Deepomatic has filed a patent for a new feature of its Deepomatic Studio platform that lets you describe a visual universe and to make it evolve over time with unrivalled flexibility and simplicity.

So far, you have organised your image sets by project on the Deepomatic platform. For each of these projects, you had to define the concepts you wanted to recognise, and you could then train neural networks to teach a model the automatic classification or detection of these concepts.

However, in order to build a solution that addresses your business problem, it is systematically necessary to combine several neural networks according to specific business logic rules. Each of these neural networks corresponds to a project on the platform, and all the projects you have created were previously independent of each other.

Let’s take the example of a solution enabling the validation of a control point for a technician performing a task in the field. The solution consists of two steps:

  • the first step is the validation that the technician sends the requested photo.
  • the second step corresponds to the detection of specific objects on this image. It is then possible to count the number of objects, which makes it possible to validate or not the control point.

 

To build this solution, it is necessary to create two projects, one with all the images sorted by typology, and the other with only the images of a certain type. The first project is a classification project, the second project is a detection project in which the annotation work consists of surrounding each object with a bounding box. However, there is no link between the images of the two projects, even if the images of the second project are also in the first project.

The new version of the Deepomatic platform introduces the notion of view which allows to define several recognition tasks within the same project and using the same images. Each view is defined by a set of concepts as you have done up to now in a project.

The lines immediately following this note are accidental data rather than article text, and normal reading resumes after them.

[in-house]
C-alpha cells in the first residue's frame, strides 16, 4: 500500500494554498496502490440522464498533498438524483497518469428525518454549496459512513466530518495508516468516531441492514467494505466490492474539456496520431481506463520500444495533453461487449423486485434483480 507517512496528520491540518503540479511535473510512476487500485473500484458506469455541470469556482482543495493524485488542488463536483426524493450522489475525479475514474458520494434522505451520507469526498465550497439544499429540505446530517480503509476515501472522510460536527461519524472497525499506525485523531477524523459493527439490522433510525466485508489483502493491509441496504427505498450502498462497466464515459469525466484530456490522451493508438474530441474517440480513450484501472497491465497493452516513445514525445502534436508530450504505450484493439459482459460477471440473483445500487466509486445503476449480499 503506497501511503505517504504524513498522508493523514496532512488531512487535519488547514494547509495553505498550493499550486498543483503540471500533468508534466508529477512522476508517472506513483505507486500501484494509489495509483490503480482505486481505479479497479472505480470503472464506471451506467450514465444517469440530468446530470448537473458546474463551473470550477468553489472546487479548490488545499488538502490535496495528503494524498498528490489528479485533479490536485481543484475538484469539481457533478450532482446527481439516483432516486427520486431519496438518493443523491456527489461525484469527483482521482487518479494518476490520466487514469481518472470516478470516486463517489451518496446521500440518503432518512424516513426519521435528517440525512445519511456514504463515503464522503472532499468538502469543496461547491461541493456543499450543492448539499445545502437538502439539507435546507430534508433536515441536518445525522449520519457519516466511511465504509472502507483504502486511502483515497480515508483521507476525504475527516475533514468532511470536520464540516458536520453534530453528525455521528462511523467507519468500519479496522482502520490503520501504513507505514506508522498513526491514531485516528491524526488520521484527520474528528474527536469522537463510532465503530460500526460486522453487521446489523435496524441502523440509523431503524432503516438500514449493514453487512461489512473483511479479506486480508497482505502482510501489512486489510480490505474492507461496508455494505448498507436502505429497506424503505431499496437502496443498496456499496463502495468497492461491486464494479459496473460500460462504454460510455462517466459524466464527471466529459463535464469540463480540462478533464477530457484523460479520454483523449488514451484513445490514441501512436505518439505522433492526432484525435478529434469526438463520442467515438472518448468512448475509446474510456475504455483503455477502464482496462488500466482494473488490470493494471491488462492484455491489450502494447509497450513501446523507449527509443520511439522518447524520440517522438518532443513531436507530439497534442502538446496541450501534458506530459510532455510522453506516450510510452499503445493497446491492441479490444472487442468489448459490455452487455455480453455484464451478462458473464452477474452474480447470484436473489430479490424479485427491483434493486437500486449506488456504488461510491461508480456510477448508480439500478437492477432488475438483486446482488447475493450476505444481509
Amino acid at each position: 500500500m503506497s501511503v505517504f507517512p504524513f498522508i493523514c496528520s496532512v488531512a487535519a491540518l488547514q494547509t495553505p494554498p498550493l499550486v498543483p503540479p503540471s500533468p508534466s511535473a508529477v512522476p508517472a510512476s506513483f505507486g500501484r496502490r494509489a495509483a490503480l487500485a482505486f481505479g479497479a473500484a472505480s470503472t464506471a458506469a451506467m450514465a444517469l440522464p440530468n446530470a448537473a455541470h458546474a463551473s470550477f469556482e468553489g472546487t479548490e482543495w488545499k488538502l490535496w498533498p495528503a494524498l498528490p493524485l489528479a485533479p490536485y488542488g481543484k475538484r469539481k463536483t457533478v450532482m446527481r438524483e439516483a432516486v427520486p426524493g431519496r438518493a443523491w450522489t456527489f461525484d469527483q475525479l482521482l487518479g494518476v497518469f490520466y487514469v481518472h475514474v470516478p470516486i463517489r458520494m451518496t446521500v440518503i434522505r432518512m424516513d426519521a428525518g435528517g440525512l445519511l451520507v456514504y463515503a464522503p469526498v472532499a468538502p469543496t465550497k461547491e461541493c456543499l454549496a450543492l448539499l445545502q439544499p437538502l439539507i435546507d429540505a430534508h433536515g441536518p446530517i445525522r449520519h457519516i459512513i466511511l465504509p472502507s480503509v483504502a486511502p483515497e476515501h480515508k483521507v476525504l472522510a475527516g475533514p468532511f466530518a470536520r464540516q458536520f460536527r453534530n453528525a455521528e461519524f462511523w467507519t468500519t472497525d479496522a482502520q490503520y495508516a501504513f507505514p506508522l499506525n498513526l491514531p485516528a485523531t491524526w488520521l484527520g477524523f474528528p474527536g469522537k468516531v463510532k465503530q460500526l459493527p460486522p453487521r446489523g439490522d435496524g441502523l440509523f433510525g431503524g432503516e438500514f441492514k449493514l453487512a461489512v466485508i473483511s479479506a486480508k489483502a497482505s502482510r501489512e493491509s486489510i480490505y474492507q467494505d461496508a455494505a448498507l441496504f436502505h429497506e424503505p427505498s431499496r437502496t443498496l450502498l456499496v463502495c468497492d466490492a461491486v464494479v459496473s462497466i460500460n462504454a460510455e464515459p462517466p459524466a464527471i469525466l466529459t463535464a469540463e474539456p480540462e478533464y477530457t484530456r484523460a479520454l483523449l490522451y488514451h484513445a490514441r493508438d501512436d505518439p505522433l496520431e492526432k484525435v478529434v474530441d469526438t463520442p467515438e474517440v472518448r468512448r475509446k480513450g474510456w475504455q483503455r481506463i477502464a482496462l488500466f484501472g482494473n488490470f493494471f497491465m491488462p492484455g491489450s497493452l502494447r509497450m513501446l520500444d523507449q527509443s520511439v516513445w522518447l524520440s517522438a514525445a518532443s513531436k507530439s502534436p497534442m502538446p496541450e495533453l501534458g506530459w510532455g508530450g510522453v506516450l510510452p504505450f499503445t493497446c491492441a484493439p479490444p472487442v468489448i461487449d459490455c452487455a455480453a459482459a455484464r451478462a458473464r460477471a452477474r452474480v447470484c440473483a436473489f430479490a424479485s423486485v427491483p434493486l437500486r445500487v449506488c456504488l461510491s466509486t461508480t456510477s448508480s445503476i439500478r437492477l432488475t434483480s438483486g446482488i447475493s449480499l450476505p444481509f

views can also be linked one after the other. This is how we define child view, parent view and root view.

  • a root view covers all the images in a project and it is possible to create several of them within the same project.
  • a child view is defined in relation to an existing view and corresponds to a filter on the concepts of the parent view.

 

 

To carry on with the example above, it is now possible to create a single project with all the images and to define two views :

  • a classification root view
  • a child view of the root view, which will be a detection view and will only focus on images corresponding to the category of interest.

This new way of organizing your data allows a tight synchronization between your views. Let’s imagine that an annotation error has been made in the classification root view, an image having been incorrectly classified as being in the category of interest. This image is naturally found in the child view. When you notice this annotation error, correcting it in the root view, and therefore changing the category, will automatically remove it from the child view. Where you would have had great difficulty finding the image using independent projects, you no longer have to worry about the synchronisation and overall consistency of your datasets!

The Deepomatic platform thus allows you to build a hierarchical representation of your visual universe, and to progressively complexify this representation as you need to add levels of detail to your solution. Don’t try to create an extremely rich and complex tree structure from the outset, just get started and the platform will natively allow you to add new views to create an increasingly finer and more powerful solution.

This is a decisive step in the evolution of the platform, as it allows you to build solutions to highly complex problems. Over the life of your solution, where you could get lost in the multiplicity of projects created, you can now organise sets of very important images in a coherent and structured way.

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